See the picture above? I've got one question:
What is this?
It's a trade show display. Right?
Because the only other guess I can muster? It's a midway attraction you'd find during red light district carny night in Amsterdam.
This was apparently a highlight of the trade show booth of an IT company whose very name lends itself to endless defamatory possibilities.
Yet I won't name (or defame) the company. Not because I'm afraid of any stern legal slappage, but because they don't deserve to have their name mentioned.
I can tell you they make infrastructure invisible (or near-invisible, like their presenters' costumes), delivering a Cloud-based platform solution with rich machine intelligence (thank God, because their marketing department is apparently a scooch or two short on the human kind).
I'll cop to it: I've done my share of trade show booths. Have I used attractive young spokeswomen to entice and engage conference-goers? Guilty!
Did I put them in aluminized bikinis and make then ride a Ferris wheel straight out of a 13-year-old boy's hormonal daydreams? Nope.
Did I ask them to wave...uh, just what are those things? (Note: Please strongly resist any temptation to clear this up in the comments section.)
I can hear the rationalizations. Until they make my ears bleed:
A little eye candy never hurt anyone.
It draws guys to the booth, let me tell you.
It's all in good fun.
It's self-aware. It's parody. It's really 'meta' for a trade show.
I used to nod at this sort of thinking.
Then I started a family. Then I had daughters. Then I grew up.
The sausage fest syndrome
Last year, 11 of the world's biggest tech firms published their diversity statistics. Or maybe they're non-diversity statistics? Only 30% of their workforce was female. Though women make up 59% of the total U.S. labor force.
(Cliff note for the person who dreamt up this display: 59% is nearly double 30%! You're welcome.)
But when you drill down, the numbers get even sadder. Twitter had women in 10% of its technical jobs, with only 21% in leadership. Google had women in 17% of its tech roles, with 21% of managers being female.
So in that environment, are we surprised that male attitudes drive a lot of the thinking about how to promote products? Just as they have in big swathes of trade show marketing for decades on end. Just search for "girls of SEMA" if you need a reminder.
I'll pause here for some of the men in our audience to go Googling.
The excuse the person in charge of the trade show booth no doubt uses to justify the jiggle-happy jungle gym in the picture above? They've got to be competitive. They've got to pull in the crowds, shake some hands, capture some business cards.
So the question becomes, why isn't your product good enough to get that job done?
Or if it isn't -- or even if it is -- there are a thousand tactics to bring prospects to your booth (contact me today, I'll gladly sell you a hundred or two). None of them will give you that creepy feeling you should gargle with holy water.
Use your imagination -- or that of a good event consultant or agency -- and you can whip up traffic-drivers that'll actually reinforce the features and benefits of your brand. Ideas that can still be fun, and that'll appeal to people's desire for R.O.I. Not to their gonads.
Because -- news flash! -- not everybody in your audience wears a pair.
No matter what this recruitment ad assumes.
Marketers, don't marginalize...yourselves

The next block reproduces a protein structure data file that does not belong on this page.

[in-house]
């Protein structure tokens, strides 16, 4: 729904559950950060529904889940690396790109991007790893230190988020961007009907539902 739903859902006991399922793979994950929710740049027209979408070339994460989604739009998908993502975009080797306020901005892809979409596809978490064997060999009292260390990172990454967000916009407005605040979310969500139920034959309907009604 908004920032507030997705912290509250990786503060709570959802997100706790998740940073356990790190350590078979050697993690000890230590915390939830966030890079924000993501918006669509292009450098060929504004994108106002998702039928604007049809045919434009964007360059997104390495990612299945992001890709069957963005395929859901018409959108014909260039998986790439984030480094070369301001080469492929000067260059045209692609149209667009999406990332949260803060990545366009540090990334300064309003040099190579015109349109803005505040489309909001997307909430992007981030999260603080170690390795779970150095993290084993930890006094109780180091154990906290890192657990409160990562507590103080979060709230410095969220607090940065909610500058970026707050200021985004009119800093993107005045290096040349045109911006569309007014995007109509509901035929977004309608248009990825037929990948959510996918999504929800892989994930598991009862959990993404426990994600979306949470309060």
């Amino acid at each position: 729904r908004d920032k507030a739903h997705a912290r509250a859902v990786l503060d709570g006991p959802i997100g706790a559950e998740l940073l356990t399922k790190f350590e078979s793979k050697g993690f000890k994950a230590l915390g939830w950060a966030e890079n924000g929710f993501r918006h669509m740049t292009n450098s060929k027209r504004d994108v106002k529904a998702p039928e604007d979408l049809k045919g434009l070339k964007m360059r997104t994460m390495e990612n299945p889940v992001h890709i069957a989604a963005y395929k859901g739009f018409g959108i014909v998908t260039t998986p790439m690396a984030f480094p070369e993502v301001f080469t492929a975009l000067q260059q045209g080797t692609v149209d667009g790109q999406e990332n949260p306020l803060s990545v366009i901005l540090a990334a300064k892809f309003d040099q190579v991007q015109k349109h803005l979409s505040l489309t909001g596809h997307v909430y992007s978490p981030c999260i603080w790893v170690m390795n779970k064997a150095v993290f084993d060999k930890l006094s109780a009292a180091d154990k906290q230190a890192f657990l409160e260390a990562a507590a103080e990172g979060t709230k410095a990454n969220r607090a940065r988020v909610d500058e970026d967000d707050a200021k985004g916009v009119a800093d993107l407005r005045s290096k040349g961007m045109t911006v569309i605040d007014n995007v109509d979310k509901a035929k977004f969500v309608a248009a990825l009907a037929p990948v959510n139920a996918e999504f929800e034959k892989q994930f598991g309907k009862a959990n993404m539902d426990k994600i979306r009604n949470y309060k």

Even when we're trying to say the right thing, to tackle sexism and stereotyping head-on, we marketers can be dunderheaded.
This Hack a Hair Dryer spot from IBM had good intentions. But why a hair dryer? What's the message here? That if you're a young woman with a gift for innovation, you should wield it on your curling iron? Your waffle maker?
It meant to step in the right direction. It's a direction that technology and B2B marketers need to adopt. Because the audience they're marginalizing today will be the one that may very well be calling a lot of the shots tomorrow.
When I first came across the "Wheel of Sexism" image, it was a update on somebody's LinkedIn feed. And I noted how among the many people gobsmacked by it were women in positions of power and procurement at tech firms.
Guess what? Based on those women's rather unequivocal remarks, a certain Cloud-based platform solution provider had wheeled their way straight out of the slightest hope of making a sale.
Why not? The bozos who think this is an acceptable tactic are the same genus as the plaid-pants hucksters on car lots, trying to steer "the little lady" into a clapped-out minivan. What kind of respect and collaboration would a woman figure she'd get from this company? Since it failed the eyeball test in the first nanosecond?
The culture of Silicon Valley has been called "savagely misogynistic," but if anybody thinks that's an impermeable barrier to women's advancement, they obviously haven't spent much time around women. There were -- and still are -- glass ceilings in plenty of other verticals, but the pressure for change is unrelenting.
Progress toward parity and equality has limped and meandered at times, but if you consider the long view, there's been a grindingly slow but steady evolution in American business toward recognizing these problems. Progress happens. Glacially, at times, but it's there.
Techies and tech marketers may be a male-run enclave today, but change is inevitable. Juvenalia like the "Wheel of Sexism" -- and juvenalia it is, a prime artifact of frat bro insensitivity and arrested development -- will wind up on the scrap heap.
The dinosaur chauvinists behind it will look up one day and wonder, WTF? Where did the rest of the world go?
The companies that can't swallow the notion of treating 51% of their fellow Americans as equals aren't simply ignoring or disparaging women. In the end, they'll be cheating themselves.